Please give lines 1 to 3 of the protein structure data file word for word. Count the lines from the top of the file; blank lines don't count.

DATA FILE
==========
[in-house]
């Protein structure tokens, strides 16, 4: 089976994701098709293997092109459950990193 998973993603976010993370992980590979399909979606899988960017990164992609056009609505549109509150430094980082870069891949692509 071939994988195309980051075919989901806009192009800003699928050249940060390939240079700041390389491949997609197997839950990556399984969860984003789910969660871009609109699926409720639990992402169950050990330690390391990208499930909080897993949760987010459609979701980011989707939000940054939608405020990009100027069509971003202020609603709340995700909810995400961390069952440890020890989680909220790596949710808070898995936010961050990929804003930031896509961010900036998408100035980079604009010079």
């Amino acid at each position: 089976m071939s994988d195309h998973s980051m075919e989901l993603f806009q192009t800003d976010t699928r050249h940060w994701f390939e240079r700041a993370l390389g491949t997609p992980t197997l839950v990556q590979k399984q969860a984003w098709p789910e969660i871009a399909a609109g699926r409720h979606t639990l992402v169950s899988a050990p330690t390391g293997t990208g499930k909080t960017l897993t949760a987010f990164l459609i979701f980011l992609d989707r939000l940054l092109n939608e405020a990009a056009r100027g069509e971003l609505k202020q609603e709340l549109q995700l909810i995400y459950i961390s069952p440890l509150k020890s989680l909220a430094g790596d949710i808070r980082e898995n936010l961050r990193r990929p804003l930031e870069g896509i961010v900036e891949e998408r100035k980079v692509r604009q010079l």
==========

[in-house]
């Protein structure tokens, strides 16, 4: 089976994701098709293997092109459950990193 998973993603976010993370992980590979399909979606899988960017990164992609056009609505549109509150430094980082870069891949692509 071939994988195309980051075919989901806009192009800003699928050249940060390939240079700041390389491949997609197997839950990556399984969860984003789910969660871009609109699926409720639990992402169950050990330690390391990208499930909080897993949760987010459609979701980011989707939000940054939608405020990009100027069509971003202020609603709340995700909810995400961390069952440890020890989680909220790596949710808070898995936010961050990929804003930031896509961010900036998408100035980079604009010079």
């Amino acid at each position: 089976m071939s994988d195309h998973s980051m075919e989901l993603f806009q192009t800003d976010t699928r050249h940060w994701f390939e240079r700041a993370l390389g491949t997609p992980t197997l839950v990556q590979k399984q969860a984003w098709p789910e969660i871009a399909a609109g699926r409720h979606t639990l992402v169950s899988a050990p330690t390391g293997t990208g499930k909080t960017l897993t949760a987010f990164l459609i979701f980011l992609d989707r939000l940054l092109n939608e405020a990009a056009r100027g069509e971003l609505k202020q609603e709340l549109q995700l909810i995400y459950i961390s069952p440890l509150k020890s989680l909220a430094g790596d949710i808070r980082e898995n936010l961050r990193r990929p804003l930031e870069g896509i961010v900036e891949e998408r100035k980079v692509r604009q010079l």